All was right. We were all quite refreshed after our outing during the night and was ready to pursue our journey farther. We knew that we only had one more lap to make and then we would probably go into position and fire our first 155 at the Hun. That would be our great delight—a thing for which we had
expended a tremendous amount of effort and time.
As we left the wood on that morning of the 27th, the question struck me: “Why have we come to the front this far under cover of night, and now as we approach our position start out on a bright sunny morning?” That I suppose is one of those peculiar military secrets, known only to a few.
There was no singing on our trip that day. Nobody was frightened, but I suppose there was an undercurrent of this philosophie floating in the mind of each of our boys. Ambulances would occasionally whiz by. An occasional airplane could be seen devastated perhaps by an enemy plane. The real trench—the war fare trenches were seen stretching across the fields as we passed.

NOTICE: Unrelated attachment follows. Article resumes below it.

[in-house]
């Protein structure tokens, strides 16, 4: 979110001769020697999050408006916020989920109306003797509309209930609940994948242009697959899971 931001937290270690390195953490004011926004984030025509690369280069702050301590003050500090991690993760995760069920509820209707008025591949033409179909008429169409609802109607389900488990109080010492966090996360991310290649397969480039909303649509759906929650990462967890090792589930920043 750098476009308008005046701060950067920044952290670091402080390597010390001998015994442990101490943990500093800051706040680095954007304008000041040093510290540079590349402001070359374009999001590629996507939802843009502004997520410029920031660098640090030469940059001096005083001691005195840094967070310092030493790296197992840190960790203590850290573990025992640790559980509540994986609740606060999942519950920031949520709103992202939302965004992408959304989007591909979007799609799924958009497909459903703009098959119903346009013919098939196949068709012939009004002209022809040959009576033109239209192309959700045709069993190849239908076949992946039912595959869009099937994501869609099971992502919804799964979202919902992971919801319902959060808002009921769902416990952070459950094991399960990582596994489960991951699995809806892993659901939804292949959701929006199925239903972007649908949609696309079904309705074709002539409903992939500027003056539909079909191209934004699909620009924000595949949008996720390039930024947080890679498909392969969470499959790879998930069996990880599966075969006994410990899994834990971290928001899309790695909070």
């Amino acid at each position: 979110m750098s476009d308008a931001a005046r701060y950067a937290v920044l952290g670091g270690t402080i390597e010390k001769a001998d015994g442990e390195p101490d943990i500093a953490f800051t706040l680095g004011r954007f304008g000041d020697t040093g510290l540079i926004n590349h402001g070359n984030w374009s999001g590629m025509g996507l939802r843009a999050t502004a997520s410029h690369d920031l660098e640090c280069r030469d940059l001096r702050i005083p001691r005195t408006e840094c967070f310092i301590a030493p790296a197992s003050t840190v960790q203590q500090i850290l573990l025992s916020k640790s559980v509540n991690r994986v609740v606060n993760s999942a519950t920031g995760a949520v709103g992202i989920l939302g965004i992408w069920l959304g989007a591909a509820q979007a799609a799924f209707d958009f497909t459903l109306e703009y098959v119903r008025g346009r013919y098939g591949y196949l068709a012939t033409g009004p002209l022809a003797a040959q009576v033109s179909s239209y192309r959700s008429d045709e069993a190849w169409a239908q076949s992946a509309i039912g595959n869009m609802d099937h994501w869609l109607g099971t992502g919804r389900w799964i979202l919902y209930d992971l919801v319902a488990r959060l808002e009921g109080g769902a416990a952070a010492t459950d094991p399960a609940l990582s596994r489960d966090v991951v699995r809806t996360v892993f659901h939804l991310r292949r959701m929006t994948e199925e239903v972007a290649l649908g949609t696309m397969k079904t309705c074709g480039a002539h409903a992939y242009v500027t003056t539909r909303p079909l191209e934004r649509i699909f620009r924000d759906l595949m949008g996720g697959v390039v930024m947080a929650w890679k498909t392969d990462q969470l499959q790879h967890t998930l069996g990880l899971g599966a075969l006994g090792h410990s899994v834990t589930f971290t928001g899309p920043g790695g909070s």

We always had to keep to the side of the road in order to facilitate traffic and when the order would come to fall out of our ten minute
rest period, everyone must fall out at the right of the road.
As we neared our destination, various signs could be read along the road. Occasionally Bosce notice could be seen which showed that they one time held the country. Of course that was pleasing to us, since we knew that we were beating the boys at their own game